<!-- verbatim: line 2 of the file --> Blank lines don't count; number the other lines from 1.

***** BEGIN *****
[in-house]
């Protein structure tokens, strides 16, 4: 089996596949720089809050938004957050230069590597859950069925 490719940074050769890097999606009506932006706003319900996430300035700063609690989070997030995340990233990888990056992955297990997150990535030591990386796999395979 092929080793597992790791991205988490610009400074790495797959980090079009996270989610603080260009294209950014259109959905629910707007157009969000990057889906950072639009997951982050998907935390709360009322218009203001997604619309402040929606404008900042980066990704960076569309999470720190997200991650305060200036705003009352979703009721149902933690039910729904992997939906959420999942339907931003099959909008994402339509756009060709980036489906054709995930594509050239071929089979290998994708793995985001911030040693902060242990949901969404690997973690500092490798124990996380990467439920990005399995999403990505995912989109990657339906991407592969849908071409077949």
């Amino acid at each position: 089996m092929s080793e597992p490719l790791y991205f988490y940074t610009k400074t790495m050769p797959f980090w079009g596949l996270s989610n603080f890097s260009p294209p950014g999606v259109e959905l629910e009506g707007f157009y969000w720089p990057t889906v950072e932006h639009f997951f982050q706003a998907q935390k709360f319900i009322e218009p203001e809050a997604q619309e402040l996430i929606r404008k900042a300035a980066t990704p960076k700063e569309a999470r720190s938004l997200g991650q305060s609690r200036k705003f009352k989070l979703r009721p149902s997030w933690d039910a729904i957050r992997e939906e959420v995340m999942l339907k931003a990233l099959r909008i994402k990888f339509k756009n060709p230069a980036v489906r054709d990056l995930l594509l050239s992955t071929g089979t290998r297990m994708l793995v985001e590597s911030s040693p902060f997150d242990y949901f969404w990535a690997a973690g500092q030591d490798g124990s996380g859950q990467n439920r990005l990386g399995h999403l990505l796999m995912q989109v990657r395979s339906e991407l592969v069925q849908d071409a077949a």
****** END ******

């Protein structure tokens, strides 16, 4: 089996596949720089809050938004957050230069590597859950069925 490719940074050769890097999606009506932006706003319900996430300035700063609690989070997030995340990233990888990056992955297990997150990535030591990386796999395979 092929080793597992790791991205988490610009400074790495797959980090079009996270989610603080260009294209950014259109959905629910707007157009969000990057889906950072639009997951982050998907935390709360009322218009203001997604619309402040929606404008900042980066990704960076569309999470720190997200991650305060200036705003009352979703009721149902933690039910729904992997939906959420999942339907931003099959909008994402339509756009060709980036489906054709995930594509050239071929089979290998994708793995985001911030040693902060242990949901969404690997973690500092490798124990996380990467439920990005399995999403990505995912989109990657339906991407592969849908071409077949």